For outside observers, Turkey’s Saadet (Felicity) Party is hardly a matter of interest. Since the Islamist party's founding in 2001, its mandate has never risen above 2% of the national vote. However, in Turkey’s ever fluid politics, Saadet is gaining a new importance that may prove politically significant. It could present a more moderate Islamic alternative to President Recep Tayyip Erdogan and his ruling Justice and Development Party (AKP).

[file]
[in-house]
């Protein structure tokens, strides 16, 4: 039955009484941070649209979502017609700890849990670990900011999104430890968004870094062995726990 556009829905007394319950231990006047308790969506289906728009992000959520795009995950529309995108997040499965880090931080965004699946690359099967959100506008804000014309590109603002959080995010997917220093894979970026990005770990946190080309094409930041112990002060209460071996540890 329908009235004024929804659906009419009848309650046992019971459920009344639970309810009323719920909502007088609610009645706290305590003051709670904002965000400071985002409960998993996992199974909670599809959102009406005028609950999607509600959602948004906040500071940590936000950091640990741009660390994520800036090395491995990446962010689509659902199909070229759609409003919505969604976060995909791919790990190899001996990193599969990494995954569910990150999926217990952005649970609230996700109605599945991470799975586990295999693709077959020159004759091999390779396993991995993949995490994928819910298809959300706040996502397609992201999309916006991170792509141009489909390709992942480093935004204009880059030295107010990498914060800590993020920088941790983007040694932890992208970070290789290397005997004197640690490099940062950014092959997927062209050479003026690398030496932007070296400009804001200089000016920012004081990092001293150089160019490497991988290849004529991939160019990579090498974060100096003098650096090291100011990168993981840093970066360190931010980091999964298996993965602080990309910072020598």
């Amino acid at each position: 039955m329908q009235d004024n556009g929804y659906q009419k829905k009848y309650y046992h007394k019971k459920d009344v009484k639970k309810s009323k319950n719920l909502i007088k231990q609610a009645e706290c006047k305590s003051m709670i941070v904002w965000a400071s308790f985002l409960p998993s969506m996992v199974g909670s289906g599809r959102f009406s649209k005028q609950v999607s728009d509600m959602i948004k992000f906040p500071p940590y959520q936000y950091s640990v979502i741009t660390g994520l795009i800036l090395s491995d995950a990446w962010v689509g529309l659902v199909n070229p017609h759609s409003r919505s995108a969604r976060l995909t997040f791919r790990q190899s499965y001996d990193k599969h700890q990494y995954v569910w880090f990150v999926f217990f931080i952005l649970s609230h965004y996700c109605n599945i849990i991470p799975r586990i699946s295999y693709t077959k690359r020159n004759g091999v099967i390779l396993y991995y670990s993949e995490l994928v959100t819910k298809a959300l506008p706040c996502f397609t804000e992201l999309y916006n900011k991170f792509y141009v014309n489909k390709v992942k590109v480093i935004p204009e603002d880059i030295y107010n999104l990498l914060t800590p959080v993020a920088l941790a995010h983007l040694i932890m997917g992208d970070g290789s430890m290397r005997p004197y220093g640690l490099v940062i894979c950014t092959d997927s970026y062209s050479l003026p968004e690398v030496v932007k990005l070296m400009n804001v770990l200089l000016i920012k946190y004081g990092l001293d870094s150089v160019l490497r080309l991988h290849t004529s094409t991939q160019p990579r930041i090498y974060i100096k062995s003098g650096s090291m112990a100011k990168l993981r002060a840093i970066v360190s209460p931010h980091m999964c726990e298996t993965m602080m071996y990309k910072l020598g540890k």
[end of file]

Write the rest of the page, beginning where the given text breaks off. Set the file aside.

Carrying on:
The idea may sound odd, because in the early 21st century, it was not Saadet but the AKP that was the more moderate face of Turkey’s political Islam. Both parties were rooted in Turkey’s old school Islamism, which was led for decades by the late Necmettin Erbakan. Erbakan had always promoted a pan-Islamic foreign policy and a “just order” at home with Islamist themes such as an “interest-free” economy. When Erbakan’s coalition government was forced from power by the military in 1997, however, the reformist wing of his party broke up and founded the Justice and Development Party in 2001. It came to power only a year later and dominates Turkish politics to date. Meanwhile, Erbakan loyalists gathered in the Felicity Party, which survived as a small and dull vestige of the old Islamist line.